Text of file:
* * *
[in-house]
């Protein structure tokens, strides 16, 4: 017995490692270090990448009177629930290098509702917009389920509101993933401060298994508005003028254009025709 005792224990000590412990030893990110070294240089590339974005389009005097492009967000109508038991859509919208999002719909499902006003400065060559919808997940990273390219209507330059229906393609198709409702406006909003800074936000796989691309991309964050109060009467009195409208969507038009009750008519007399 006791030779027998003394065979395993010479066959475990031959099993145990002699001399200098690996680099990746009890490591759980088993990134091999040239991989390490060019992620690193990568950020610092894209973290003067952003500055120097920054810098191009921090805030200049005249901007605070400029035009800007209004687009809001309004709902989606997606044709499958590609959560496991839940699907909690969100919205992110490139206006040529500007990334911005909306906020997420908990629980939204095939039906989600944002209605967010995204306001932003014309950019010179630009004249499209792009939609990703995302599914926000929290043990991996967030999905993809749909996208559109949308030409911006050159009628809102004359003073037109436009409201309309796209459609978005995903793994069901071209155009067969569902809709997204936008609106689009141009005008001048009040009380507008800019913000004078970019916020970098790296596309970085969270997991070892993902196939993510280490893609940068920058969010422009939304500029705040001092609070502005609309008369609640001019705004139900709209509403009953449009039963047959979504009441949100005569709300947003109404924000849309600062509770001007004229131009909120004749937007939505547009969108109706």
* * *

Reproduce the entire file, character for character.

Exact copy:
[in-house]
């Protein structure tokens, strides 16, 4: 017995490692270090990448009177629930290098509702917009389920509101993933401060298994508005003028254009025709 005792224990000590412990030893990110070294240089590339974005389009005097492009967000109508038991859509919208999002719909499902006003400065060559919808997940990273390219209507330059229906393609198709409702406006909003800074936000796989691309991309964050109060009467009195409208969507038009009750008519007399 006791030779027998003394065979395993010479066959475990031959099993145990002699001399200098690996680099990746009890490591759980088993990134091999040239991989390490060019992620690193990568950020610092894209973290003067952003500055120097920054810098191009921090805030200049005249901007605070400029035009800007209004687009809001309004709902989606997606044709499958590609959560496991839940699907909690969100919205992110490139206006040529500007990334911005909306906020997420908990629980939204095939039906989600944002209605967010995204306001932003014309950019010179630009004249499209792009939609990703995302599914926000929290043990991996967030999905993809749909996208559109949308030409911006050159009628809102004359003073037109436009409201309309796209459609978005995903793994069901071209155009067969569902809709997204936008609106689009141009005008001048009040009380507008800019913000004078970019916020970098790296596309970085969270997991070892993902196939993510280490893609940068920058969010422009939304500029705040001092609070502005609309008369609640001019705004139900709209509403009953449009039963047959979504009441949100005569709300947003109404924000849309600062509770001007004229131009909120004749937007939505547009969108109706």